Look at this picture - Maybe something's a little off with the face on the right - but hey - you can still tell it's Margaret.
Now scroll down to see the same photos right side up.
When seen right side up, the differences between the right and left portraits are now apparent. . . freakishly apparent.
(I found these photos here.)
This illustration has application to painting.
First of all: Don't paint your subject's smile and eyes upside down if their face is right side up, it will look super creepy.
And, secondly - Painting is often a process of refinement and if you get too used to something it will be hard to see the errors.
When I was in college I participated in a figure-painting class where we painted a full-length painting of a model for 3 hours twice a week for 8 weeks. I had a pretty good start to the model's head, so I left it and worked out the rest of the body. I had an idea where the hair was to go, but I left the hair out for several weeks. I knew that the hair needed to go on the model's head, but seeing the painting for so many hours without it, I became used to that look. I still remember the shock I felt at seeing the head change so dramatically with the addition of the hair. The hair simply didn't look right - it changed the shape of her head and I was used to the old shape. If the hair hadn't been a separate element (as in the placement of the eyes, or the angle of the jaw) I probably would have removed it, thinking that it just wasn't right.
Here are several steps for combatting this issue:
• Work from the general to the specific. I should have painted more of the shape of the hair in the beginning stages of the painting, so that it's addition later on wasn't so jarring.
• Just like the photos above, alter the view a bit. Turn the painting upside down or look at it's reflection in a mirror. You could also look at the painting through a reducing lens (opposite of a magnifying glass). These new views can show you errors and awkward areas of your painting that you had simply become used to. Errors usually yell at us at first, but they'll eventually become hoarse and lose their voice as we become used to them.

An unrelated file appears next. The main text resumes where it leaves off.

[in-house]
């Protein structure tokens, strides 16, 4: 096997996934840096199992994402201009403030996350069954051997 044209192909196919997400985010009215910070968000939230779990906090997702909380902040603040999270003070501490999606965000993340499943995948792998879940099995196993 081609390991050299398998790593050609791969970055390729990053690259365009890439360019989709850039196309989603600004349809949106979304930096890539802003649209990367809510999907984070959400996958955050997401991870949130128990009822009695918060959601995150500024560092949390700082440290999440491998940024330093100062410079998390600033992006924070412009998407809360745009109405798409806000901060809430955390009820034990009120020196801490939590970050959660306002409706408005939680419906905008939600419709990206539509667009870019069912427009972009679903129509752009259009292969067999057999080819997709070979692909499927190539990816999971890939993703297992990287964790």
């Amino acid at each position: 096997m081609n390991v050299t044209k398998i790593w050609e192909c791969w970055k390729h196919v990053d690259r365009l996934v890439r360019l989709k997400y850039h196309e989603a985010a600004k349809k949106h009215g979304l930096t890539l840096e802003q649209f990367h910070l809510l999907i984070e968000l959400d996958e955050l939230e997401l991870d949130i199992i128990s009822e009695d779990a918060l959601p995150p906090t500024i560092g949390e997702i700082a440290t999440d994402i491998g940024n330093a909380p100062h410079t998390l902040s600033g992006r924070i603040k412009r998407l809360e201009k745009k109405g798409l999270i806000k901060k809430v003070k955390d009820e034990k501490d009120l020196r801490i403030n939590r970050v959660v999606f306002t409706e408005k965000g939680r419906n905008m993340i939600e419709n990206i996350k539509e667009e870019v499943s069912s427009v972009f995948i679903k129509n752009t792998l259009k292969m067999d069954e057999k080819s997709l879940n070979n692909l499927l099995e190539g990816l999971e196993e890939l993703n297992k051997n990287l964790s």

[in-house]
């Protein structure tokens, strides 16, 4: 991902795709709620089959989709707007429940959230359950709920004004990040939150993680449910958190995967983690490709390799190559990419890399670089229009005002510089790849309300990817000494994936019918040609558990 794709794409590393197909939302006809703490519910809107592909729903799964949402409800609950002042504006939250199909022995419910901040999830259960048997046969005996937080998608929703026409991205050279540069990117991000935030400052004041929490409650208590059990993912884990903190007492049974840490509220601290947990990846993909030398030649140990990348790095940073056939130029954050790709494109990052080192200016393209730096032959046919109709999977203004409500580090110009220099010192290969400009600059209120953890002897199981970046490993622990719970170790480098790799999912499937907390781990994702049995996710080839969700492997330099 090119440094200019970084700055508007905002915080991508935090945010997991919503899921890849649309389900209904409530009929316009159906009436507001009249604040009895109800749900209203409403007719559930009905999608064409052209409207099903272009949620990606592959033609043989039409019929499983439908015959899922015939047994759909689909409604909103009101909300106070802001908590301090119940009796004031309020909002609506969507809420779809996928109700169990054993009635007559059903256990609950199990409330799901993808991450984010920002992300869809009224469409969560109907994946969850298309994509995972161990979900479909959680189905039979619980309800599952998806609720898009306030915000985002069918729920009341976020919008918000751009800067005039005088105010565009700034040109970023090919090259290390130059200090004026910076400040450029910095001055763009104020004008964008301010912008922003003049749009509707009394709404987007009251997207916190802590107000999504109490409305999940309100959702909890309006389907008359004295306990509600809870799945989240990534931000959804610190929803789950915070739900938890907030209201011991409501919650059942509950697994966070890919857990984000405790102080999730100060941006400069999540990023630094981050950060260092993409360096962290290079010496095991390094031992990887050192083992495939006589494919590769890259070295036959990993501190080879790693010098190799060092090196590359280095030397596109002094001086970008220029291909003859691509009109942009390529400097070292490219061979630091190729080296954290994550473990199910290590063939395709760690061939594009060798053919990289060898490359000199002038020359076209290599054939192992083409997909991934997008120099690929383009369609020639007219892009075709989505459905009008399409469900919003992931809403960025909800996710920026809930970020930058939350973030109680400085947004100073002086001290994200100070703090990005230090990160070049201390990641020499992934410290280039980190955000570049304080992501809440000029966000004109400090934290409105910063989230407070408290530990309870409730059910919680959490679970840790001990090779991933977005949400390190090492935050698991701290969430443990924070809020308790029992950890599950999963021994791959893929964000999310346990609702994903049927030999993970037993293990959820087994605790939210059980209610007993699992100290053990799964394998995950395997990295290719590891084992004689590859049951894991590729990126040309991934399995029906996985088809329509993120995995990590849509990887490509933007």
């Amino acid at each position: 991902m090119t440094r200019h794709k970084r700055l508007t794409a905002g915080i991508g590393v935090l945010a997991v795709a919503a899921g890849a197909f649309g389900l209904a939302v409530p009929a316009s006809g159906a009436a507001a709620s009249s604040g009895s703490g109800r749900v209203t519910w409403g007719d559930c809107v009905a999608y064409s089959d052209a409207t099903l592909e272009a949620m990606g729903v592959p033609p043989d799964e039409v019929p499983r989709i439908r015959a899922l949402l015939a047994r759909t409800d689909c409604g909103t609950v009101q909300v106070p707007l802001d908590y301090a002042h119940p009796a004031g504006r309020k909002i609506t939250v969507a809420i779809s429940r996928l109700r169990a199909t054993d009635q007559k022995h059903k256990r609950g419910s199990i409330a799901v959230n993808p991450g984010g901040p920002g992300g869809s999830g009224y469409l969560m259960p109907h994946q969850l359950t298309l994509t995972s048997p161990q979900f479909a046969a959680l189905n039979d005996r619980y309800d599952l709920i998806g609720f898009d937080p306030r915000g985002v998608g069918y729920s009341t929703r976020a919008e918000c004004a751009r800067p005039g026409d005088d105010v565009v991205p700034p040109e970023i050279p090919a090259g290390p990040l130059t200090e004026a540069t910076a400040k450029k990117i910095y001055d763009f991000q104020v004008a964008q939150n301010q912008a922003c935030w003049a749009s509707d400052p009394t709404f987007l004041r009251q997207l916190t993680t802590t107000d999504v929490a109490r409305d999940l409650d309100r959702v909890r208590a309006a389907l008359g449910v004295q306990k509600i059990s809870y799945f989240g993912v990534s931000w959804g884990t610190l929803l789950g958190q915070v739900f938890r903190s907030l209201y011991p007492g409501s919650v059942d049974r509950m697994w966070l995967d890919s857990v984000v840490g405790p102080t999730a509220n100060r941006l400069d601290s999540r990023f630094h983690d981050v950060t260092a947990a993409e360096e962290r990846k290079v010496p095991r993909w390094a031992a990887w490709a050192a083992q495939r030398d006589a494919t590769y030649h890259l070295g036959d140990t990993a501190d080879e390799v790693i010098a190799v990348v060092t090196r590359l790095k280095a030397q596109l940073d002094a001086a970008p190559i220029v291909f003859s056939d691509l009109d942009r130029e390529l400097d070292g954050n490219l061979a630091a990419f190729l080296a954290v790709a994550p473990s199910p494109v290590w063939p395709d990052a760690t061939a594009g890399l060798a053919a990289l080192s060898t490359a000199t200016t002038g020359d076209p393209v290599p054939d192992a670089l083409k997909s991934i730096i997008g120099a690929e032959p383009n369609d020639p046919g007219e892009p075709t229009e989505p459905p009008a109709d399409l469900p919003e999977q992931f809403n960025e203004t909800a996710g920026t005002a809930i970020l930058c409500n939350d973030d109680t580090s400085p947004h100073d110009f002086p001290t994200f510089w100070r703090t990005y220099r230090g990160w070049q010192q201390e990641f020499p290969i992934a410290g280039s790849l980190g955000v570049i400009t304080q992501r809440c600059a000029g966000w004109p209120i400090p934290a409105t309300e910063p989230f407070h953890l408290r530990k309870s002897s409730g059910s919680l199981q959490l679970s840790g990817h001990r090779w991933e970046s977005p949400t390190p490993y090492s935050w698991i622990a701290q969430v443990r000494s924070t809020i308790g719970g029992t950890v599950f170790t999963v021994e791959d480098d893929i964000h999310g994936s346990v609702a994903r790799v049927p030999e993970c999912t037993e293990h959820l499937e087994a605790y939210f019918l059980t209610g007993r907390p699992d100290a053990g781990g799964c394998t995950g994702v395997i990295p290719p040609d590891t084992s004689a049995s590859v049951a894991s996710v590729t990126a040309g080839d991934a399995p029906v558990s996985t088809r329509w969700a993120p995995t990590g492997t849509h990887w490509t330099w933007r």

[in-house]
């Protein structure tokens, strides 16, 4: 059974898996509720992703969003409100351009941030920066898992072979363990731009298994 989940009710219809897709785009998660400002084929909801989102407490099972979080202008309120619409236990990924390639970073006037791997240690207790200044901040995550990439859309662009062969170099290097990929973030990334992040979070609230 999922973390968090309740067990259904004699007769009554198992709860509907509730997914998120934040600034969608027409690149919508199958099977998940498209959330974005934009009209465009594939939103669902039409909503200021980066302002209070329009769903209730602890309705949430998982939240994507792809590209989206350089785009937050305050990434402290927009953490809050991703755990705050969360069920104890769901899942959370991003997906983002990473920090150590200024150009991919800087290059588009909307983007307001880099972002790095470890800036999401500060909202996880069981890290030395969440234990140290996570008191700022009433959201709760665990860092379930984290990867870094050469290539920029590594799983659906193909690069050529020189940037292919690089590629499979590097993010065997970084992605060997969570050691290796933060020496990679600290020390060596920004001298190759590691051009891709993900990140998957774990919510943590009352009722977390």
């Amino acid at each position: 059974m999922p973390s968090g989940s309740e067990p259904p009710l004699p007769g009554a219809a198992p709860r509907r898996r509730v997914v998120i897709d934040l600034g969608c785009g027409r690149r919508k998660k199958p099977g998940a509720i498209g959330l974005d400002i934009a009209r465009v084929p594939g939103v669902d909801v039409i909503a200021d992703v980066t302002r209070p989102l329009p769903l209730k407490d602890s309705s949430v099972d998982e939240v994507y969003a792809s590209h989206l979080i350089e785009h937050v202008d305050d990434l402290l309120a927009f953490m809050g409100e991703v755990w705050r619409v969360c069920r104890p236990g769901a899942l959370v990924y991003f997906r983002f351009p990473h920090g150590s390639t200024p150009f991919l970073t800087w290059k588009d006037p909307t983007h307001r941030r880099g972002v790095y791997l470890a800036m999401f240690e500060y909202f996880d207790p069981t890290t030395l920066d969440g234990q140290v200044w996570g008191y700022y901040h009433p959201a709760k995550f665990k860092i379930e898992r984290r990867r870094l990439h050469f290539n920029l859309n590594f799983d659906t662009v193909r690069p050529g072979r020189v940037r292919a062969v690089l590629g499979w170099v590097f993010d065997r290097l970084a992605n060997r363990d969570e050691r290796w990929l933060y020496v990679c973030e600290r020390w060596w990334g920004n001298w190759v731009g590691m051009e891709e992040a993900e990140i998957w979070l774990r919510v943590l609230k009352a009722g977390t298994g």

• Step Back - This is the vantage point that most of those who see the painting will have. Color, value, and spatial relationships should be painted with this fact in mind.
• Always be checking relationships - Facebook is good for this (Just Kidding). Spatial, color, and value relationships to be specific. This is how you refine your painting - let the parts unify the whole.
• Never "settle" - Figure out the problem and fix it. Settling, when you know there is an error, is weak. If you know something is not right, but you don't know what it is, I offer a few suggestions. You could set the painting aside for an hour/day/week/month and come back to it with fresh eyes. You could ask a trusted advisor for clues. You could take a class or workshop and then return to the painting with new skills. Whatever you do, just don't settle.
If you need any impetus to summon forth the effort to fix your errors, think of these Margaret Thatcher photos! (But don't think about them too much - they're really pretty creepy - although entertainingly creepy!)
That was amazing!ReplyDelete
I used to have a blind spot for really short calves on female figures. I wasn't judging the overall composition well enough, and I was cramming them in. But it felt natural, like telescoping them smaller to the bottom of the page.
(Want to add: I love your blog.)
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